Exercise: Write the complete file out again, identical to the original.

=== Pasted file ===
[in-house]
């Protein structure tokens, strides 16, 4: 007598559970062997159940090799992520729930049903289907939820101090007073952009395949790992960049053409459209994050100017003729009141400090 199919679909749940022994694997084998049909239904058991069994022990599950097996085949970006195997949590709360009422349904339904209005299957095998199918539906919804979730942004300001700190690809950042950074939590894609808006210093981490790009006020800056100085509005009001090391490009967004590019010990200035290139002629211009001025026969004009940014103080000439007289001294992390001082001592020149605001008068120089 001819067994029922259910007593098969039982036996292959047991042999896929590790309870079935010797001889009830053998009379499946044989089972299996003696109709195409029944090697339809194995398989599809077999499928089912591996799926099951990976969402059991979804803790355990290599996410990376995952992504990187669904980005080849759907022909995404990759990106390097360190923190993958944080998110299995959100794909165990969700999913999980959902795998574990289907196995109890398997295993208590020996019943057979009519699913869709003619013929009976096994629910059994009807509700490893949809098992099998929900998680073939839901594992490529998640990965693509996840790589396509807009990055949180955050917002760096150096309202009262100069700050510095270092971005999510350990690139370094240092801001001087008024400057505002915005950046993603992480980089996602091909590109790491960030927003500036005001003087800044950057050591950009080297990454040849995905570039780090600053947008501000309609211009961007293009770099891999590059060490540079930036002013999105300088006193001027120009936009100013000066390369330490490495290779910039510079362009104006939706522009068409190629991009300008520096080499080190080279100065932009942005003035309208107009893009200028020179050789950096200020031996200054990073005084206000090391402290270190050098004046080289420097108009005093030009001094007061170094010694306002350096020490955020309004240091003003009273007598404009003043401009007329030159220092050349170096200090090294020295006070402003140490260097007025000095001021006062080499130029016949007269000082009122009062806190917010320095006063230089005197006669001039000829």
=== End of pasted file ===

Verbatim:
[in-house]
């Protein structure tokens, strides 16, 4: 007598559970062997159940090799992520729930049903289907939820101090007073952009395949790992960049053409459209994050100017003729009141400090 199919679909749940022994694997084998049909239904058991069994022990599950097996085949970006195997949590709360009422349904339904209005299957095998199918539906919804979730942004300001700190690809950042950074939590894609808006210093981490790009006020800056100085509005009001090391490009967004590019010990200035290139002629211009001025026969004009940014103080000439007289001294992390001082001592020149605001008068120089 001819067994029922259910007593098969039982036996292959047991042999896929590790309870079935010797001889009830053998009379499946044989089972299996003696109709195409029944090697339809194995398989599809077999499928089912591996799926099951990976969402059991979804803790355990290599996410990376995952992504990187669904980005080849759907022909995404990759990106390097360190923190993958944080998110299995959100794909165990969700999913999980959902795998574990289907196995109890398997295993208590020996019943057979009519699913869709003619013929009976096994629910059994009807509700490893949809098992099998929900998680073939839901594992490529998640990965693509996840790589396509807009990055949180955050917002760096150096309202009262100069700050510095270092971005999510350990690139370094240092801001001087008024400057505002915005950046993603992480980089996602091909590109790491960030927003500036005001003087800044950057050591950009080297990454040849995905570039780090600053947008501000309609211009961007293009770099891999590059060490540079930036002013999105300088006193001027120009936009100013000066390369330490490495290779910039510079362009104006939706522009068409190629991009300008520096080499080190080279100065932009942005003035309208107009893009200028020179050789950096200020031996200054990073005084206000090391402290270190050098004046080289420097108009005093030009001094007061170094010694306002350096020490955020309004240091003003009273007598404009003043401009007329030159220092050349170096200090090294020295006070402003140490260097007025000095001021006062080499130029016949007269000082009122009062806190917010320095006063230089005197006669001039000829």